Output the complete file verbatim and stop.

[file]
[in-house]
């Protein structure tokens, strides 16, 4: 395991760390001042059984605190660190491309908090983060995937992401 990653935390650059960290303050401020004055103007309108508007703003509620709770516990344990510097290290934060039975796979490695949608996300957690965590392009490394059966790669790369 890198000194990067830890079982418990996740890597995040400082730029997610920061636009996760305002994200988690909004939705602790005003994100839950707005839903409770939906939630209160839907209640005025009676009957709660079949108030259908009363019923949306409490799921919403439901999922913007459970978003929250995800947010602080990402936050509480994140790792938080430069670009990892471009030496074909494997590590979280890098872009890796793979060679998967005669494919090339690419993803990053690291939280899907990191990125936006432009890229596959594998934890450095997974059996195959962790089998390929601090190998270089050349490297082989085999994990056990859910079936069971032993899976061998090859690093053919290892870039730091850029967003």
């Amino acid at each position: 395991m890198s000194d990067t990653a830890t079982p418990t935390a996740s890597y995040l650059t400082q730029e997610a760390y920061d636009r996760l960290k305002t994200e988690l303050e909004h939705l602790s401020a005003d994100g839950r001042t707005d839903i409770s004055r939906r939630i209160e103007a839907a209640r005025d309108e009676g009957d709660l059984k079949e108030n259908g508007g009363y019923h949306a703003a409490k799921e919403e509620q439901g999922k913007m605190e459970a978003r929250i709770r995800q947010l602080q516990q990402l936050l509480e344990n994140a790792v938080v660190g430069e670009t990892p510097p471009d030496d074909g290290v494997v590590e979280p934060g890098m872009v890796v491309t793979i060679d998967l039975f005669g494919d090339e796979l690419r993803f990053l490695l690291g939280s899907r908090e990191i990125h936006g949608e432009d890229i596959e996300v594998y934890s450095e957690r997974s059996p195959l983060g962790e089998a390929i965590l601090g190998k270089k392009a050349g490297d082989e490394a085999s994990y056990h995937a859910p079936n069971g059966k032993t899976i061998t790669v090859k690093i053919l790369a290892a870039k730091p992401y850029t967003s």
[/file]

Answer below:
[in-house]
């Protein structure tokens, strides 16, 4: 395991760390001042059984605190660190491309908090983060995937992401 990653935390650059960290303050401020004055103007309108508007703003509620709770516990344990510097290290934060039975796979490695949608996300957690965590392009490394059966790669790369 890198000194990067830890079982418990996740890597995040400082730029997610920061636009996760305002994200988690909004939705602790005003994100839950707005839903409770939906939630209160839907209640005025009676009957709660079949108030259908009363019923949306409490799921919403439901999922913007459970978003929250995800947010602080990402936050509480994140790792938080430069670009990892471009030496074909494997590590979280890098872009890796793979060679998967005669494919090339690419993803990053690291939280899907990191990125936006432009890229596959594998934890450095997974059996195959962790089998390929601090190998270089050349490297082989085999994990056990859910079936069971032993899976061998090859690093053919290892870039730091850029967003």
């Amino acid at each position: 395991m890198s000194d990067t990653a830890t079982p418990t935390a996740s890597y995040l650059t400082q730029e997610a760390y920061d636009r996760l960290k305002t994200e988690l303050e909004h939705l602790s401020a005003d994100g839950r001042t707005d839903i409770s004055r939906r939630i209160e103007a839907a209640r005025d309108e009676g009957d709660l059984k079949e108030n259908g508007g009363y019923h949306a703003a409490k799921e919403e509620q439901g999922k913007m605190e459970a978003r929250i709770r995800q947010l602080q516990q990402l936050l509480e344990n994140a790792v938080v660190g430069e670009t990892p510097p471009d030496d074909g290290v494997v590590e979280p934060g890098m872009v890796v491309t793979i060679d998967l039975f005669g494919d090339e796979l690419r993803f990053l490695l690291g939280s899907r908090e990191i990125h936006g949608e432009d890229i596959e996300v594998y934890s450095e957690r997974s059996p195959l983060g962790e089998a390929i965590l601090g190998k270089k392009a050349g490297d082989e490394a085999s994990y056990h995937a859910p079936n069971g059966k032993t899976i061998t790669v090859k690093i053919l790369a290892a870039k730091p992401y850029t967003s």